We’ve noted before that unions are desperately trying to shake off their well-deserved reputation as “thugs.” Unfortunately for their rebranding effort, union bosses just can’t seem to get out of the old habit of physical violence, with an SEIU Local 32BJ organizing coordinator charged with numerous offenses relating to him allegedly assaulting New York City police officers just the latest example.
The Daily Beast reports that Robert Murray, an Organizing Coordinator for Service Employees International Union Local 32BJ, was charged on five counts (including two felony counts of assaulting a police officer) relating to an attack on NYPD officers managing an anti-police demonstration on the Brooklyn Bridge. Murray, whom Local 32BJ officials say was participating in the protest in his individual capacity, was paid total compensation of $105,704 in 2013 by the union, according to Department of Labor records.
So, what exactly do the NYPD allege Murray did? Capital New York has the details:
Robert Murray, 43, an organizer for 32BJ SEIU, who surrendered to police and who police previously identified as “Male No. 3,” is alleged to have pulled Lieutenants Philip Chan and Patrick Sullivan “to the ground” as they attempted to arrest CUNY adjunct professor Eric Linsker for allegedly throwing or trying to throw a metal garbage can.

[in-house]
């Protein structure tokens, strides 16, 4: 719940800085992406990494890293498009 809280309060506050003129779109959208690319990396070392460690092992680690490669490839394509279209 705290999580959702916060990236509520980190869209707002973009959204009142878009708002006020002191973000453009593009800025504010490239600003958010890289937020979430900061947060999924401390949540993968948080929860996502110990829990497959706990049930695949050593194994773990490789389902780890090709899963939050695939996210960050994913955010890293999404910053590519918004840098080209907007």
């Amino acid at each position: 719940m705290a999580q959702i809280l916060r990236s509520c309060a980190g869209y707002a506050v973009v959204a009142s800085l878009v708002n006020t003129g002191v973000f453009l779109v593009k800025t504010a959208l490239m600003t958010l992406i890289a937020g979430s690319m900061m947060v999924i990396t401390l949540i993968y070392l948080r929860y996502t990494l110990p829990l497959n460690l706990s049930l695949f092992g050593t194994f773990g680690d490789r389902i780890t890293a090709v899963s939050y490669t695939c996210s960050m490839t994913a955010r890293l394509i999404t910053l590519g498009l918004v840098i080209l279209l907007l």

The Beast report notes that Police Lt. Chan suffered a broken nose in the scuffle.
Murray’s alleged assault is yet another reminder that union staff and officials have been implicated in numerous cases of violence and intimidation. Currently, unions are exempted from federal criminal prohibitions on certain violent acts and threats of violence in the furtherance of union objectives. That’s a scandal—a scandal that 93 percent of the American public recognize and that the Employee Rights Act (ERA) would fix. It’s past time for Congress to take the threat of union violence and intimidation seriously, and act on the ERA.